Draw versus Penn a step back for Fitch

CHRIS DOUCETTE, QMI Agency

, Last Updated: 9:20 AM ET

TORONTO - The pen may be mightier than the sword, but we still don’t know if B.J. Penn is mightier than Jon Fitch.

On a bizarre night of upsets, cartwheel kicks, a near disqualification and a spitting incident, the Hawaiian and the wrestler went toe to toe for 15 minutes Down Under at UFC 127 last weekend.

But when the much-anticipated battle was over, neither fighter was able to raise his hand in victory thanks to a rare majority draw.

The tie is a win in some ways for Penn, who proved once again he can hang with the bigger fighters in the welterweight division. But it’s a huge step backward for Fitch.

Just about everyone expected the 33-year-old Indiana native to manhandle The Prodigy and come away with another win by decision as he had in seven of his previous eight bouts.

But The Douce went against the grain, backed Penn and almost ended up looking like a genius.

Prior to the fight in Sydney, Australia, I pointed out that Fitch’s inability to finish was a concern.

Considering he spent the last two minutes of the fight beating Penn like a red-headed step-child with hammer-fists and elbows but was unable to get The Prodigy to tap, I’d say Fitch’s killer instinct remains questionable.

We’ll never know if Penn was just being patient, waiting for an opening to submit Fitch as he absorbed blow after blow, or if he was on the verge of tapping.

But had this fight been five rounds, an idea the UFC is toying with for its main events, a clear winner would have emerged.

When the fight began, Penn immediately rushed in, grabbed hold of Fitch and eventually took him down. He then proceeded to out-wrestle the wrestler.

The tactic obviously surprised Fitch, who later admitted he had expected Penn to come out throwing bombs, like the punch that knocked out Matt Hughes 21 seconds into his previous bout.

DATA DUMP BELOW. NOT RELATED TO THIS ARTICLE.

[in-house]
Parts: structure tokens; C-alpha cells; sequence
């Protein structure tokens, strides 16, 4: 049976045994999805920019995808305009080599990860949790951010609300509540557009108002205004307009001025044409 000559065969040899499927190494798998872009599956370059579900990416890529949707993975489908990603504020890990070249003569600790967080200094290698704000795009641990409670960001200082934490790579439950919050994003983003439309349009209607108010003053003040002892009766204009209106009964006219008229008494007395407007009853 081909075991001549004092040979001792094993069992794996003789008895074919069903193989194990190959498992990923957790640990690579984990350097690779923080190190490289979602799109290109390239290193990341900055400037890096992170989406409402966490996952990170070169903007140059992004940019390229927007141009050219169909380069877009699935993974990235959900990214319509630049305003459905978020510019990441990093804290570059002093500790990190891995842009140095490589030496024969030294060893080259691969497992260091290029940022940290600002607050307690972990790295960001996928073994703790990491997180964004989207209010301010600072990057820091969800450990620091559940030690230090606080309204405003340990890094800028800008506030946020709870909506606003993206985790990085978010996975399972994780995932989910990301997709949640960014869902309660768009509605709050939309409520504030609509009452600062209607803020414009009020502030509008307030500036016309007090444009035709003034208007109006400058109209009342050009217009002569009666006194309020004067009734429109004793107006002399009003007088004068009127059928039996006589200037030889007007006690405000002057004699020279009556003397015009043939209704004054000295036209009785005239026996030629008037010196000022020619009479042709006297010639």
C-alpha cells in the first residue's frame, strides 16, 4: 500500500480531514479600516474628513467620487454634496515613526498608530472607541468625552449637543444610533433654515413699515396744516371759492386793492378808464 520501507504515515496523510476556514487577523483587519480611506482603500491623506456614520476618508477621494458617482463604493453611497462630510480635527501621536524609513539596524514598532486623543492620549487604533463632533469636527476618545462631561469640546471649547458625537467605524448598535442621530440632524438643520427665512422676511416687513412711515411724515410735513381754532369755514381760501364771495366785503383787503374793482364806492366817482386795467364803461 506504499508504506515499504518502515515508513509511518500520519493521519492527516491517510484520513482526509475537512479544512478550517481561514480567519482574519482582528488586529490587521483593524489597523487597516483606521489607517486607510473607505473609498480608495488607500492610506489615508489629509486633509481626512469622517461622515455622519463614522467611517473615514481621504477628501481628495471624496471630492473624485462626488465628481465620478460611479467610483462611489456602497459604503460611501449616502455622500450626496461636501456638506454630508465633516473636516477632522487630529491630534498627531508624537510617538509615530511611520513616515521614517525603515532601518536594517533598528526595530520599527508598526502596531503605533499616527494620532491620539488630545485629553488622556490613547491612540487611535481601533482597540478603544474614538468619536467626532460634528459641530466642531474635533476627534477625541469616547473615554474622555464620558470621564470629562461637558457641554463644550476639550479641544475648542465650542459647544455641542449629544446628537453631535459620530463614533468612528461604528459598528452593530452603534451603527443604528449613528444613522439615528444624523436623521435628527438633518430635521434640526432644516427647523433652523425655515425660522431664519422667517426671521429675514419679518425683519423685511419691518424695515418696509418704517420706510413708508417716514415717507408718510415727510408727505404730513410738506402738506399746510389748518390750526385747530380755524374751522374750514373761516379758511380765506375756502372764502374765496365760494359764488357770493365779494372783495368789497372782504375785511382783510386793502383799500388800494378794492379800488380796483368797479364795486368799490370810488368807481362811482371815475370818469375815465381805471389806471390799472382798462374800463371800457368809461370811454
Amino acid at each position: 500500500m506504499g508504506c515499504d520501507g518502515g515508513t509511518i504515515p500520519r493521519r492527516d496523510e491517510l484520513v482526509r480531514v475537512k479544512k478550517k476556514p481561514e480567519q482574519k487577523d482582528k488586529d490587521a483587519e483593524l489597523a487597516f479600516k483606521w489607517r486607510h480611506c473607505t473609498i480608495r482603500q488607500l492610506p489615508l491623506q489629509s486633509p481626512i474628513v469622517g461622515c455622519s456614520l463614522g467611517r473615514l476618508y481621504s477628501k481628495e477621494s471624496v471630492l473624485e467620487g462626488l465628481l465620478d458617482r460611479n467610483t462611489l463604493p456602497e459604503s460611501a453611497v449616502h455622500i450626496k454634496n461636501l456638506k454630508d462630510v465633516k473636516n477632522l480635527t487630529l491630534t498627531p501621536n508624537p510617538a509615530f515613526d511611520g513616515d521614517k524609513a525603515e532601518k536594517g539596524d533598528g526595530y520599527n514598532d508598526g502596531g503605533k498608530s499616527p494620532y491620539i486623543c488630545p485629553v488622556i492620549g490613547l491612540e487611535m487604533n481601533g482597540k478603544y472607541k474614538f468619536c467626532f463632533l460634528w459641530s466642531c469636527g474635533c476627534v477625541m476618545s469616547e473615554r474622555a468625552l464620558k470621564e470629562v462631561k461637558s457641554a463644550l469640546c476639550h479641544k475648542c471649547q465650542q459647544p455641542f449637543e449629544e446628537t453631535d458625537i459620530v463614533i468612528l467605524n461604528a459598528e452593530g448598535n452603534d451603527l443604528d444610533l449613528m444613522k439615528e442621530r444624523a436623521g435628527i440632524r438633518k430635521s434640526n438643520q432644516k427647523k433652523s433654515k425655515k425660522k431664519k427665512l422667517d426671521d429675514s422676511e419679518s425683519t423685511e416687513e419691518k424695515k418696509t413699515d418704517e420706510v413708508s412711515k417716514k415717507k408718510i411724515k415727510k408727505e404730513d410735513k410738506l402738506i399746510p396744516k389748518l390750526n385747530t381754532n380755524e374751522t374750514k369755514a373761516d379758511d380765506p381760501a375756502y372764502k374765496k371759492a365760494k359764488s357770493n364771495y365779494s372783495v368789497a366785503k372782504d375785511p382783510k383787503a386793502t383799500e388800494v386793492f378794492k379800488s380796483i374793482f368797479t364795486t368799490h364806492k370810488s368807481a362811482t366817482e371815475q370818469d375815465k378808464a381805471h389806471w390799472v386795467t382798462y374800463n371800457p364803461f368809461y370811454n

“It took me to the second round to find my groove,” Fitch told UFC commentator Joe Rogan afterward.

Penn dominated the first round and came extremely close to finishing Fitch with a rear naked choke, but he couldn’t quite lock it in.

The second was more evenly matched, but Fitch was leaking from his nose by round’s end.

Fitch turned things around in the third and controlled Penn by doing what he does best, laying on his opponent and trying to ground and pound him out.

As usual, it wasn’t enough.

When the announcer declared the fight a majority draw, fans booed loudly. One judge scored the fight 29-28 for Fitch and the other two scored the fight 28-28.

Afterward, Penn admitted to Rogan he felt he didn’t do enough to get the decision.
“I think I got some dominant positions in the first two rounds but he kicked my butt in the third,” he said.

However, UFC president Dana White later told espn.com he disagreed with the decision.

“Personally, I scored the first two rounds for Penn and had him winning the fight,” White said. “There’s no doubt B.J. got pounded in the third round, but that wasn’t a 10-8 round.”

The boss’ perception doesn’t bode well for Fitch, who had won 13 of his 14 UFC bouts and hoped a win over Penn would lead to a shot at Georges St.-Pierre’s belt.

THIS AND THAT

For a card that had few big names on it, there were plenty of big moments at UFC 127.

And many of those moments came during the stunning upset by underdog Brian Ebersole over the heavily favoured Chris (Lights out) Lytle. In his first UFC appearance, the American who trains in Australia had fans on their feet as he dominated the welterweight bout.

Ebersole won by unanimous decision and the bout was deemed the Fight of the Night.

Russian kickboxer George Siver also upset hometown favourite George Sotiropoulos in the lightweight division.

The Aussie native was strongly favoured and a win likely would have led to a title shot, but he was rocked several times early and despite a valiant effort was never able to recover. Siver won by unanimous decision.

Another Aussie, Kyle Noke, looked impressive as he made quick work of Chris Camozzi and was awarded the Submission of the Night. Camozzi gave up his back early in the first round and Noke capitalized, submitting him with a rear naked choke.

As expected, Brit Michael Bisping scored a TKO win over American Jorge Rivera, a fight that ended in controversy.

Also, Ross Pearson beat Spencer Fisher via unanimous decision, Alexander Gustafsson choked out James Te Huna, Mark Hunt took out Chris Tuscherer and earned Knockout of the Night, Nick Ring beat Riki Fukuda by unanimous decision, Zhang Tie Quan submitted Jason Reinhardt with a guillotine choke, Kurt Warburton defeated Maciej Jewtuszko by unanimous decision and Anthony Perosh submitted Tom Blackledge with a rear naked choke.

chris.doucette@sunmedia.ca


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